"COVID is not pretty in a nursing home," said Deb Wityk, a 70-year-old retired massage therapist who lives in one called Spurgeon Manor, in rural Iowa. She has contracted the disease twice and is eager to get the newly approved vaccine because she has chronic leukemia, which weakens her immune system.
The Centers for Disease Control and Prevention approved the latest vaccine two weeks ago, and the new shots became available to the general public within the last week or so. But many nursing homes will not begin inoculations until well into October or even November, though infections among this vulnerable population are rising, to nearly 1%, or 9.7 per 1,000 residents, in mid-September from a low of 2.2 per 1,000 residents in mid-June.
"The distribution of the new COVID-19 vaccine is not going well," said Chad Worz, the CEO of the American Society of Consultant Pharmacists. "Older adults in those settings are certainly the most vulnerable and should have been prioritized."
With the end of the formal public health emergency in May, the federal government stopped purchasing and distributing COVID vaccines. That has added new complications for operators of nursing homes, who have encountered resistance throughout the pandemic in persuading people, especially employees, to receive yet another round of shots.
The coronavirus decimated nursing homes during the first two years of the pandemic, killing more than 200,000 residents and staff members. Elizabeth Sobczyk, the project director of Moving Needles, a CDC-funded initiative to improve adult immunization rates in long-term care facilities, said that without a government agreement to purchase the shots, vaccine manufacturers would make large quantities only once CDC experts recommended approval.
"Then they need to be FDA-inspected — we want safe vaccines — then there is contracting and rollout," Sobczyk said. "So I completely understand the frustration, but also why the availability wasn't immediate."
Even once the shots are available, nursing homes face continuing resistance to the vaccines among nurses and aides. Without state mandates for workers to be vaccinated, most nursing homes are relying on persuasion, and that is often proving difficult.
"People want COVID-19 to be in the rearview mirror," said Leslie Eber, medical director of Orchard Park Health Care Center in Centennial, Colorado. "We're going to have to remind people more this year that COVID-19 is not benign. Maybe it's a cold for some people, but it's not going to be a cold for the folks I care for."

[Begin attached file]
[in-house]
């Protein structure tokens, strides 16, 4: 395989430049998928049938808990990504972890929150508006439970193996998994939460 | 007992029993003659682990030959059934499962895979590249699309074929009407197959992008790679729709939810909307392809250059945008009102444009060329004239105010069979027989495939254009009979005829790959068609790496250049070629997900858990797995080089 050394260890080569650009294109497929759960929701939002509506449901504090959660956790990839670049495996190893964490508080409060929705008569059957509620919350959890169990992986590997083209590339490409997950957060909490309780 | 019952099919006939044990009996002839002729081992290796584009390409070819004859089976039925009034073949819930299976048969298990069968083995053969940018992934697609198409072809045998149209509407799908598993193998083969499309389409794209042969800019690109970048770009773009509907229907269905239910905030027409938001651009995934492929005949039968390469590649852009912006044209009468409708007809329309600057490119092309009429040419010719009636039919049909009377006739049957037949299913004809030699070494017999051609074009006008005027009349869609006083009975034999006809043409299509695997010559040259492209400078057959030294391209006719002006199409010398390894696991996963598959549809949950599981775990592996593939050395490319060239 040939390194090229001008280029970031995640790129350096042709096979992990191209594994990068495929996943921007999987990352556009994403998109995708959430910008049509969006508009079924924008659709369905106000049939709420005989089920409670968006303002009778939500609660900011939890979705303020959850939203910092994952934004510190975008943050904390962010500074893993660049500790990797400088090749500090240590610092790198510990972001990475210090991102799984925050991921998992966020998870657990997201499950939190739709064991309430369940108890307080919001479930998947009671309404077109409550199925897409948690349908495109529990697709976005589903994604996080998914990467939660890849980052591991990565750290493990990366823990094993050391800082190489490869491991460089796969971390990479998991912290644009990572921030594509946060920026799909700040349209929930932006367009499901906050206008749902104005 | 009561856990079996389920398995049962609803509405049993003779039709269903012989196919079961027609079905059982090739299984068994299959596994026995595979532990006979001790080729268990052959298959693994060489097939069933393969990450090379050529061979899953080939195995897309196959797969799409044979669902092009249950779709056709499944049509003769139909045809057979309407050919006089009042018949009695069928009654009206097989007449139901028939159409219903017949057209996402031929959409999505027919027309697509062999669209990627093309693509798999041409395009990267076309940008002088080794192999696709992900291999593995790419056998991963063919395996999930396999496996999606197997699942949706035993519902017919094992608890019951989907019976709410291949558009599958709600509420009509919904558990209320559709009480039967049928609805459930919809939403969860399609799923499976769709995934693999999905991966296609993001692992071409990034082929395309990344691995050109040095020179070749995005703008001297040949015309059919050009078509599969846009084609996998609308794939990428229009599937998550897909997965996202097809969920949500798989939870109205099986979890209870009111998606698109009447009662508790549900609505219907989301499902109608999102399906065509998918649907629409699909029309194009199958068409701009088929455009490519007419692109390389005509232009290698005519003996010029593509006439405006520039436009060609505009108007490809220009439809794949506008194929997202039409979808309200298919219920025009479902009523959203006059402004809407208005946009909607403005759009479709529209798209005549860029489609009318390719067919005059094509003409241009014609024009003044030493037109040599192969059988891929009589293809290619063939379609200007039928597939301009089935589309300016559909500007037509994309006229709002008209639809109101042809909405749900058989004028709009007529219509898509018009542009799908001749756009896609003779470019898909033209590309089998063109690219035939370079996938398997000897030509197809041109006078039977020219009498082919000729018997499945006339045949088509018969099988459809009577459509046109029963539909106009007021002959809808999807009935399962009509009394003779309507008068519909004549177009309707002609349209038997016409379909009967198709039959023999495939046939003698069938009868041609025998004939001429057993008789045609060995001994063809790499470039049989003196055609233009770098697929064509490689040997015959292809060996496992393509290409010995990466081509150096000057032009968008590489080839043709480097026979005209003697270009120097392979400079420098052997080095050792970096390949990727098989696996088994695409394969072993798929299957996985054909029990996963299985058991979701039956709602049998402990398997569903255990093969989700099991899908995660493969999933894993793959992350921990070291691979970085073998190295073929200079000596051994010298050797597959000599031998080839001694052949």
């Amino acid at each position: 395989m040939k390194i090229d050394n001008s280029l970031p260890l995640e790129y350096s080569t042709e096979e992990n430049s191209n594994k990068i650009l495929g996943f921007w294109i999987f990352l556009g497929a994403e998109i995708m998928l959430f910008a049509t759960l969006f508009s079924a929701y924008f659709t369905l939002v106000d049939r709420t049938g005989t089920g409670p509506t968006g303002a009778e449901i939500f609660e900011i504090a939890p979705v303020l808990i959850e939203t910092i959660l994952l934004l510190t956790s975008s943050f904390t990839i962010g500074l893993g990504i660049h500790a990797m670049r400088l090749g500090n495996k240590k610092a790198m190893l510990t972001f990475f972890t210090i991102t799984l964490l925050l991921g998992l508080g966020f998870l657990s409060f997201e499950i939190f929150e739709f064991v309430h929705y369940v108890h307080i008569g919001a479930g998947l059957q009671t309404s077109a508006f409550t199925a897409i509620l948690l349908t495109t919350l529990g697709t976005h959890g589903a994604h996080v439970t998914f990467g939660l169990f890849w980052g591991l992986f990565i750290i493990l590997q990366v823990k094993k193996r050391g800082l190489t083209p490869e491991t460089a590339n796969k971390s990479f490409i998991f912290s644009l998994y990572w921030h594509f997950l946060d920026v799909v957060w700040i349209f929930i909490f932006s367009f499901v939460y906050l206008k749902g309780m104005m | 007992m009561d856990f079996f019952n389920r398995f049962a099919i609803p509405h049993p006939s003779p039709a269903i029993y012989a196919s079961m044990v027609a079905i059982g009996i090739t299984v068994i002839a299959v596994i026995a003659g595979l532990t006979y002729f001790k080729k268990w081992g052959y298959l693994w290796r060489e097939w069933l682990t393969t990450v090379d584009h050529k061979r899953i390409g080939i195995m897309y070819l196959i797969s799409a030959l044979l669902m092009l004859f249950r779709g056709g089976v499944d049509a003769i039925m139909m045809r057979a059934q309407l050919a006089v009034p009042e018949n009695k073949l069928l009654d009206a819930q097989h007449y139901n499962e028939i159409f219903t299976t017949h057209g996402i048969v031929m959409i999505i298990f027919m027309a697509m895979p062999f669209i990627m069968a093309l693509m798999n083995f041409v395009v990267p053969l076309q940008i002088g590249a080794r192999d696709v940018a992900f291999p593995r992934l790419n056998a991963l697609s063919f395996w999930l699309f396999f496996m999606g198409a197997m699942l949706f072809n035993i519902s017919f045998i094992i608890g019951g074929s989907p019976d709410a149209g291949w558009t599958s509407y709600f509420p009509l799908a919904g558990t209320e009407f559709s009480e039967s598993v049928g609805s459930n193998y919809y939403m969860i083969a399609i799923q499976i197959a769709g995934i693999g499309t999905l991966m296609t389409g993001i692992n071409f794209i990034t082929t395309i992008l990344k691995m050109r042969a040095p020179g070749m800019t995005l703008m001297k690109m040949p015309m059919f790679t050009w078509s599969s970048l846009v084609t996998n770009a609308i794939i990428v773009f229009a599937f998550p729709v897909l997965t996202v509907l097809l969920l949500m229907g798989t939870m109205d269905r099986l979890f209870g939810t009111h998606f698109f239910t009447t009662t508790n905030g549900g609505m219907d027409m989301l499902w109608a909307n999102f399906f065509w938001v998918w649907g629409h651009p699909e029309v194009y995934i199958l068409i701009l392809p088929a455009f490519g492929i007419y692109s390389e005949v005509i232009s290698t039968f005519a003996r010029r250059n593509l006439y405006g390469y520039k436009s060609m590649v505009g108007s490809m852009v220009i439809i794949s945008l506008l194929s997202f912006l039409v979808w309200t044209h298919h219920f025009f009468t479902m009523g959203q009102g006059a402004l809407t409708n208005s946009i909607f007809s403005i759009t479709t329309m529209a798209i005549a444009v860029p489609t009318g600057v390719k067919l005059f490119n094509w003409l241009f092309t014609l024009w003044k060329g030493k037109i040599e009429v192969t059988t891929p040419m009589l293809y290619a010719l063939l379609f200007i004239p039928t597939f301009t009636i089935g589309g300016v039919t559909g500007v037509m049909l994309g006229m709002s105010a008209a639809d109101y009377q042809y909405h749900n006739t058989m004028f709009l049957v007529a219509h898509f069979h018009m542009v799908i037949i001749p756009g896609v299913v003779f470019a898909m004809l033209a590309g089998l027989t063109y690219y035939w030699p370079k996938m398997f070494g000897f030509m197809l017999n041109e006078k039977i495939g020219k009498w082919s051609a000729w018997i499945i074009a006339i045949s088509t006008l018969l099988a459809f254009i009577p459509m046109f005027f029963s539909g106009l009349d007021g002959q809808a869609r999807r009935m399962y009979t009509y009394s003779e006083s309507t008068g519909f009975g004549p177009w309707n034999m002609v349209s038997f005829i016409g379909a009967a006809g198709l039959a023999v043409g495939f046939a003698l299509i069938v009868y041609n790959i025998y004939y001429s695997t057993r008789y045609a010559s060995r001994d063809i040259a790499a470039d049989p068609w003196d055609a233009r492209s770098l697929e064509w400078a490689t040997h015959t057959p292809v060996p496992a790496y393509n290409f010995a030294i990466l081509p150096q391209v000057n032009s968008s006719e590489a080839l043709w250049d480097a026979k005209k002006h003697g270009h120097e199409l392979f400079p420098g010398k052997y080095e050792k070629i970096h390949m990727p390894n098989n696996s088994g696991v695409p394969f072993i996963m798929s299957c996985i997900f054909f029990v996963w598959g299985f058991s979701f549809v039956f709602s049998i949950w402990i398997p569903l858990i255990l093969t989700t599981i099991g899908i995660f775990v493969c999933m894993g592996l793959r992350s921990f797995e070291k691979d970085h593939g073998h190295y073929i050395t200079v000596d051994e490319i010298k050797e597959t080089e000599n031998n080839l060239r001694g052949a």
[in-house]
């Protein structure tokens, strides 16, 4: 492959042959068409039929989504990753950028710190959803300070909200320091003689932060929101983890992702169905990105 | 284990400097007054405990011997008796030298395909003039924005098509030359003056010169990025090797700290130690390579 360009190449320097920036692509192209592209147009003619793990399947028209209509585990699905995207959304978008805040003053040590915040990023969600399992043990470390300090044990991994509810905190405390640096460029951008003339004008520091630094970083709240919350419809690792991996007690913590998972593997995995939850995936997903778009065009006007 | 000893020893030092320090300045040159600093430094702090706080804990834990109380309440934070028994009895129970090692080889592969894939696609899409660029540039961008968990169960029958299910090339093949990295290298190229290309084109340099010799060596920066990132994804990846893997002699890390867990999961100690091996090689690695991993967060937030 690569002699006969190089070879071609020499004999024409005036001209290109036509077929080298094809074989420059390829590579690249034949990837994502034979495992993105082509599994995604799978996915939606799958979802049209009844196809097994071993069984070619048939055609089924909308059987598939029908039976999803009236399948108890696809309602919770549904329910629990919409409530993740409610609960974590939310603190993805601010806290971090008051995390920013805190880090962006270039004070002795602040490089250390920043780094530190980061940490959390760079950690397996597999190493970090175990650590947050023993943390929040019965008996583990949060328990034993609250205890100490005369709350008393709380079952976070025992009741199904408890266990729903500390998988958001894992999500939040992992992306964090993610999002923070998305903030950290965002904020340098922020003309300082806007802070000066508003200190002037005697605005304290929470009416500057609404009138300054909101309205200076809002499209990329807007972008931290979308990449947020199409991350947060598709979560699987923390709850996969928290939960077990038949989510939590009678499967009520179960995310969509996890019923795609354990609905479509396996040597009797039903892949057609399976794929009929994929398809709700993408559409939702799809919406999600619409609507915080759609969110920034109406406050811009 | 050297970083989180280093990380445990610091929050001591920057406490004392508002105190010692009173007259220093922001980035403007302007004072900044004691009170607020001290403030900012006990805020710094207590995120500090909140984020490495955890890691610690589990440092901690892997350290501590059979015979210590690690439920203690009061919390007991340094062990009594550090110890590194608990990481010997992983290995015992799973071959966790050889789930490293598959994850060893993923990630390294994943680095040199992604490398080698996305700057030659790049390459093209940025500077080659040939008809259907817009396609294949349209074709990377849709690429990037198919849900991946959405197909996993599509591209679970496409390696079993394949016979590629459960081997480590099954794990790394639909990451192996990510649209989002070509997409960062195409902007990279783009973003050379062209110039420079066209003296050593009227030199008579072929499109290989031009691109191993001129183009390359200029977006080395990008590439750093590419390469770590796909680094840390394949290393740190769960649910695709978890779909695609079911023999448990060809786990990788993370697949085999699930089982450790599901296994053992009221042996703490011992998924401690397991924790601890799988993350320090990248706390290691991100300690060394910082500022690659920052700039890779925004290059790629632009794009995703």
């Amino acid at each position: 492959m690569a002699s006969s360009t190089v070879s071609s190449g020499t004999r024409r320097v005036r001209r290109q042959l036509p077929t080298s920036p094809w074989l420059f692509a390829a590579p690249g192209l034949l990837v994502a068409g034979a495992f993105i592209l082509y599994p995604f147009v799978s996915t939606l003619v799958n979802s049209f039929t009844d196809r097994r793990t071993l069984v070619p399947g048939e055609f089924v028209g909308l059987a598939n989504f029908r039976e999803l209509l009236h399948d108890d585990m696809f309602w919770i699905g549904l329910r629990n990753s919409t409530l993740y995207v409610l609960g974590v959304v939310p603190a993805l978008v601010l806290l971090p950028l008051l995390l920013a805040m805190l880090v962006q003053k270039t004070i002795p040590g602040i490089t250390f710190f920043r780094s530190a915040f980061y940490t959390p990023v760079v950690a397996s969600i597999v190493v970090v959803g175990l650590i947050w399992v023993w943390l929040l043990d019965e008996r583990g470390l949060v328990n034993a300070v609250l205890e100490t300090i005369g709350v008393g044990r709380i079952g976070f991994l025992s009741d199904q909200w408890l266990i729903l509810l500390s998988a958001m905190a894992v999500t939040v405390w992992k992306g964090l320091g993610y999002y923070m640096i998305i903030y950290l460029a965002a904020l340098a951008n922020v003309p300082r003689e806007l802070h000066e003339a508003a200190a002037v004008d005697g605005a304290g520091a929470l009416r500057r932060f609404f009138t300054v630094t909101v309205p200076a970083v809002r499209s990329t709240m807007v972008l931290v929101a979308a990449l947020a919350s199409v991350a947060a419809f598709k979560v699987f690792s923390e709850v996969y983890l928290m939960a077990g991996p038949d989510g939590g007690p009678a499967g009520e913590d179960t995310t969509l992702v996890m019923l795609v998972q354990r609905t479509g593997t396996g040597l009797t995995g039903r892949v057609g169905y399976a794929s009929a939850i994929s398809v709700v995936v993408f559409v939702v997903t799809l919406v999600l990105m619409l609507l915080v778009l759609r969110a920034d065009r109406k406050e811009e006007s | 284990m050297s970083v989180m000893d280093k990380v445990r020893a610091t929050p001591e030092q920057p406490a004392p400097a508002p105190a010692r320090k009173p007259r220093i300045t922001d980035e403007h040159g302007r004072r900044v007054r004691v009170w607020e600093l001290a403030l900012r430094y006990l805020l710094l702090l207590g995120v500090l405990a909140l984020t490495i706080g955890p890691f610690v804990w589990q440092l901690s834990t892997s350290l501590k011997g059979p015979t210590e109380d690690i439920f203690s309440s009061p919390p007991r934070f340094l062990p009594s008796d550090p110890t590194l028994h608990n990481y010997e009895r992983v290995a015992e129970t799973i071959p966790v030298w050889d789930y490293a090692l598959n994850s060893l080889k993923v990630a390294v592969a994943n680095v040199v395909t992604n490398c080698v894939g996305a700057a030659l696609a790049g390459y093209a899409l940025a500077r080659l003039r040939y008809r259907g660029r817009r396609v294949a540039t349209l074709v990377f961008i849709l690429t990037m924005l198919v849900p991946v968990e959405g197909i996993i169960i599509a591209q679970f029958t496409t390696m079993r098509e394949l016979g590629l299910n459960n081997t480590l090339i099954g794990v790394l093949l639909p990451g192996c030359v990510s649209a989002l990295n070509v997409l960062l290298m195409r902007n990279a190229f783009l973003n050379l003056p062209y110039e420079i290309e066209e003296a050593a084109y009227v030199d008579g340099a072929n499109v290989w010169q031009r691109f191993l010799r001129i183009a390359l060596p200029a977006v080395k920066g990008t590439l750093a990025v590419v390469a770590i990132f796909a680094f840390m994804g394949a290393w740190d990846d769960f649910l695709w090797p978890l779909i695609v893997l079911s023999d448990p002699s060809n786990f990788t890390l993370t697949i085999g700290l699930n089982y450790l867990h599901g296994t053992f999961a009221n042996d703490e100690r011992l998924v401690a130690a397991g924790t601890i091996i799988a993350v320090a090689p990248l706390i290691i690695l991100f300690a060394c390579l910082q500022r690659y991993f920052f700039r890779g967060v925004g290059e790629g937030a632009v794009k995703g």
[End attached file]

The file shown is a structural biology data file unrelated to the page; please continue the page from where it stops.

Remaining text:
Only 62% of nursing home residents are up to date on their vaccines, meaning they have received the last booster available before this month's new shot, according to federal data from mid-September. That's an improvement over the 38% rate at the start of October 2022.
But only 25% of nursing home employees are up to date, which is close to last October's rate.
In a written statement, the Department of Health and Human Services said that it would be identifying long-term care facilities with low vaccination rates and reaching out to ensure "proven infection prevention and control measures are being implemented to protect seniors."
This year, more nurses and aides will have to obtain shots at drugstores or health centers on their personal time, rather than at work. Many homes are running clinics, with their long-term care pharmacies supplying the vaccine as they did before, but they face extra bureaucratic hassles in billing insurers for the vaccine for residents and employees.
On top of that, homes are rolling out a new vaccine for another dangerous virus — respiratory syncytial virus, or RSV — which will be a third shot for many residents, along with vaccines for COVID and the flu.
The trio of vaccines will create more administrative complexity for nursing homes because now they must bill Medicare to be reimbursed for the shots. The COVID vaccine is charged to Medicare Part B, which covers outpatient and physicians' services, but the RSV vaccine must be billed to Medicare Part D, the prescription drug benefit.
"The United States has been phenomenal in screwing up vaccinations," said David Nace, chief medical officer of UPMC Senior Communities in Pittsburgh. "This idea that some are under Part B and some are under Part D and some can be billed by a pharmacy — who in God's name came up with this?"
While Medicare will pay for vaccines for most nursing home residents, employees may face private insurance red tape and, for a small group, potential out-of-pocket costs.
Leslie Frane, an executive vice president of Service Employees International Union, which represents more than 134,000 workers in 1,465 nursing homes, said that many homes had stopped running clinics in their facilities and had told workers to go to the drugstore to get vaccinated. She said this would lead to more workers skipping their shots.
"There's very little time, given how many nursing home workers work multiple jobs," she said.